Create a GEDcom of your robust Tree and upload it to each site where you’ve tested (FTDNA, AncestryDNA, and/or 23andMe); to GEDmatch; and/or to WorldConnect, WikiTree, FamilySearch, etc.

7. Develop a list of Patriarchs [optional, but very helpful] – make an alphabetical list of your ancestral surnames. Then add the most recognizable Patriarch (or Matriarch, if there is no Patriarch) with years and places. Keep each surname/Patriarch to one line, if possible. Some examples:
   CHILES, Col Walter II 1630-1671; John 1679-1723VA; dau Valentine 1719 Caroline Co, VA
   FISHER, George b c1742 PA; RevWar; descendants to Pendleton; then Harrison/Lewis Co, (W)VA
   HAMM, Stephen b c1737 Amherst Co, VA (on Stovall Creek) early 1700s through RevWar

8. Develop a Standard Message – This is a message you’ll send to all your Matches. It’s good to have a Standard Message (which you can tweak over time). You can just copy and paste it into an email or messaging system. This saves a lot of time. After this initial effort to contact each Match, you’ll want to personalize follow up messages.

Your message should include your real name and email; perhaps a very brief introduction, a link to your Tree of Ancestors, a request that your Match share their Tree with you.

An example (revise to suit your style):
Hi, I’m Jim Bartlett. I’ve been a genealogist since 1974. Most of my ancestry is from Colonial Virginia with one grandparent’s ancestry from Scotland and Germany in the mid-1800s. I’m willing to share my documentation. My goals include validating my ancestral lines and working through brick walls using DNA. My Public Tree: http://trees.ancestry.com/tree/20620230/family (I can send invite). Please share your Tree (best), pedigree, list of Patriarchs or surnames.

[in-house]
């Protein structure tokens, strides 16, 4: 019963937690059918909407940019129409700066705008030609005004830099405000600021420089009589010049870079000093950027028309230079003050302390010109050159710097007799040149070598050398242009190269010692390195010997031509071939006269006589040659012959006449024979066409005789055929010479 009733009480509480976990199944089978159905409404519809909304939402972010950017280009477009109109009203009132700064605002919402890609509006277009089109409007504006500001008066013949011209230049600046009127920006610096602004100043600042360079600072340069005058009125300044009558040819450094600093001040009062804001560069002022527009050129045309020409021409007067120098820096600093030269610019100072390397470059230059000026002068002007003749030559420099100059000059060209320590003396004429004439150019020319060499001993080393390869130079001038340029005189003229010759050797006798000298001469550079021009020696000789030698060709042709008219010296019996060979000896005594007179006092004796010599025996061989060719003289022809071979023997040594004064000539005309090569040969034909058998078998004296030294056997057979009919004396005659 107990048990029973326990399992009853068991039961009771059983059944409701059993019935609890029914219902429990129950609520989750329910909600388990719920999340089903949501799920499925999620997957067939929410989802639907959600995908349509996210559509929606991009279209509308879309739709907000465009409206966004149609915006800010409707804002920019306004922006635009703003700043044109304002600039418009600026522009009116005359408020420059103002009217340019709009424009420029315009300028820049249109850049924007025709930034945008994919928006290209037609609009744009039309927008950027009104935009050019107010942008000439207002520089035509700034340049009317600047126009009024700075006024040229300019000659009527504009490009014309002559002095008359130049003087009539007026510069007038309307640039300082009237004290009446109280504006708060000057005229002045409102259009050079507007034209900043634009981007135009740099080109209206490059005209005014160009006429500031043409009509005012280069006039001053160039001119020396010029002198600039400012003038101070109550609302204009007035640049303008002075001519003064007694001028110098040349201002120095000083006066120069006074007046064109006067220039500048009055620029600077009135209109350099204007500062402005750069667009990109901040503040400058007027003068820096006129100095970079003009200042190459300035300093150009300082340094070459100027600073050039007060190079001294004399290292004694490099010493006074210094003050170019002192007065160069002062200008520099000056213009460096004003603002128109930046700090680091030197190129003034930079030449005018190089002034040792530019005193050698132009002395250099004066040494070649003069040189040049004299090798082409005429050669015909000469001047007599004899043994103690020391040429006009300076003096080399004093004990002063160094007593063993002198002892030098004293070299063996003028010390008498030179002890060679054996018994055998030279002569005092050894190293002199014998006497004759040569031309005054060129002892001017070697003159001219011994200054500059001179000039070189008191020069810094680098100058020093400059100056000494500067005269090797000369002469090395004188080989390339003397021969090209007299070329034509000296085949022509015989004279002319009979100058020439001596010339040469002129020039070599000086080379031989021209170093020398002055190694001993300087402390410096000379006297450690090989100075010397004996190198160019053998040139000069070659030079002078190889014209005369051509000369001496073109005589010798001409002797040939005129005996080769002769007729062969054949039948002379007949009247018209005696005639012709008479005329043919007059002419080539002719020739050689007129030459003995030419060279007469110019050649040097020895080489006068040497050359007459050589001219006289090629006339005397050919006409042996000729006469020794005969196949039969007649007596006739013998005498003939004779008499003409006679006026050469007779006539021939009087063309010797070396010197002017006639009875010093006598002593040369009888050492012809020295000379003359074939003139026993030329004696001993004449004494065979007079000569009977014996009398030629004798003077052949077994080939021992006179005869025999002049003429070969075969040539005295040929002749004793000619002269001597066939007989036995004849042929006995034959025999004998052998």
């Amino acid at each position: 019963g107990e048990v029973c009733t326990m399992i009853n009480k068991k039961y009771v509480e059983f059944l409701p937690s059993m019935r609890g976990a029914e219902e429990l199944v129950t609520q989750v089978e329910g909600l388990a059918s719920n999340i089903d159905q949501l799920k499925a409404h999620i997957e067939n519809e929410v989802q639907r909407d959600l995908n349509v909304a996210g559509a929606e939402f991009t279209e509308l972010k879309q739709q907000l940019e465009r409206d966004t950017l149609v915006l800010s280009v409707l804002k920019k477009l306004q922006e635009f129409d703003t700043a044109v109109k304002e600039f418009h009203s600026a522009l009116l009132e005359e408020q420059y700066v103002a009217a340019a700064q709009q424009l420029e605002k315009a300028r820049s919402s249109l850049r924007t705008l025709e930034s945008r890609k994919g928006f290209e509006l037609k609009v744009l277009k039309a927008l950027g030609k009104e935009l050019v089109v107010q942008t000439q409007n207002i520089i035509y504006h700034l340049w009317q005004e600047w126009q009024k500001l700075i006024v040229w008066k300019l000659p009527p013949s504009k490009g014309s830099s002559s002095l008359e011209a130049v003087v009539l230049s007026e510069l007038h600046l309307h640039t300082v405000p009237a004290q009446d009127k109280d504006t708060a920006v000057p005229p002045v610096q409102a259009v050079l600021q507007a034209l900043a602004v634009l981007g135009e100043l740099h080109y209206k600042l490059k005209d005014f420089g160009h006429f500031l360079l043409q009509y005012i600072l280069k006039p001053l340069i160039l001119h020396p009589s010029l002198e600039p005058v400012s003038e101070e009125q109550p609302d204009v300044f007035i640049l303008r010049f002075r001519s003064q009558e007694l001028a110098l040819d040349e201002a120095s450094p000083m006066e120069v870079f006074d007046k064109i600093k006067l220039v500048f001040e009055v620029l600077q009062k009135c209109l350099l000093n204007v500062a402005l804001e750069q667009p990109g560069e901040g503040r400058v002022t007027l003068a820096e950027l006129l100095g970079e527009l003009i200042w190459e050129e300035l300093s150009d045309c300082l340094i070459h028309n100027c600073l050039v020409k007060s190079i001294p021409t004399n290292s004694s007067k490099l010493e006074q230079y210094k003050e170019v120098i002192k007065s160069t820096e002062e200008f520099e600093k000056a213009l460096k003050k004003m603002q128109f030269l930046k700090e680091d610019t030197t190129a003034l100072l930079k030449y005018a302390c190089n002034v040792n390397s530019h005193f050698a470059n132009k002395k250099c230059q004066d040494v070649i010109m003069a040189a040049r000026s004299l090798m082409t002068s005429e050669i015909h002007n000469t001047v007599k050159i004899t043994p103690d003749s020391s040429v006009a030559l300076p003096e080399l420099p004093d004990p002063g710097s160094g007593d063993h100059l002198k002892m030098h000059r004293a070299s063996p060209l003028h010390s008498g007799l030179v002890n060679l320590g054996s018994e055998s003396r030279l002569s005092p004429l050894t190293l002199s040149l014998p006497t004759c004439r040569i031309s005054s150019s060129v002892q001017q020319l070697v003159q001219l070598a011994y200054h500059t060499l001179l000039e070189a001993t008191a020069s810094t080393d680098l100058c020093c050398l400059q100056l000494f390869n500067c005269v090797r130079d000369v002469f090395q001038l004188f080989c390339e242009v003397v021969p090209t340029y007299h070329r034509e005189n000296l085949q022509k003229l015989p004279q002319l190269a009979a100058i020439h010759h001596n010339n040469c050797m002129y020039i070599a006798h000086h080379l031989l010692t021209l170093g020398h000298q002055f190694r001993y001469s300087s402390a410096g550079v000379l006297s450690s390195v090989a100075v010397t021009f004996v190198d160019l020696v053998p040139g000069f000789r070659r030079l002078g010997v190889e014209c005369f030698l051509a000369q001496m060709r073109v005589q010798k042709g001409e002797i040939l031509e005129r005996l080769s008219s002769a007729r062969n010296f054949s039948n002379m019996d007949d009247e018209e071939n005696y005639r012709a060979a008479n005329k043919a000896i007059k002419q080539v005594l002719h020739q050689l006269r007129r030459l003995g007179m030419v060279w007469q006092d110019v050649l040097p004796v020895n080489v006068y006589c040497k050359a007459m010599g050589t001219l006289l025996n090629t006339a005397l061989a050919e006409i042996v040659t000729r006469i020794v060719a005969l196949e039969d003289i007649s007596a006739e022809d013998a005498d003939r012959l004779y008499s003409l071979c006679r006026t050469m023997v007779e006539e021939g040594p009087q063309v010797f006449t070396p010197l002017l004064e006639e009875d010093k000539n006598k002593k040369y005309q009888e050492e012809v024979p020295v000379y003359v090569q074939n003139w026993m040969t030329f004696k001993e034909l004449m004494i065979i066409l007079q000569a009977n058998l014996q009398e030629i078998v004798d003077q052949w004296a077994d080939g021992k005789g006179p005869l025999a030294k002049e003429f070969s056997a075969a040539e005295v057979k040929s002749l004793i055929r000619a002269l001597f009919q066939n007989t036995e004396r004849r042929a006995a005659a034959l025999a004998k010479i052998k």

Ask if you have questions – I teach DNA for genealogists; see my atDNA How to Succeed list at: http://boards.rootsweb.com/topics.dnaresearch.autosomal/301/mb.ashx it has some good links at the end; one on Triangulation! Also see my blog: http://www.segmentology.org

Hope to hear from you, Jim Bartlett jim4bartletts@verizon.net

I have modified my introductory message many time – I’m now on version 23. And you can add in anything, whenever it is appropriate. An example would be something about a particular surname or location you see in a Match’s profile. The “boilerplate” is in your standard message, but you can modify it any time you want.

This blogpost will get you started, and let you order a test with some knowledge of what’s involved. The next blogpost in this series will be:

Getting Started with Autosomal DNA Part II

AFTER YOUR RESULTS ARE POSTED

 

01A Segment-ology: Getting Started with Autosomal DNA Part I – by Jim Bartlett 20151122

* https://groups.yahoo.com/neo/groups/DNAAdoption/info

Proof of Sticky Segments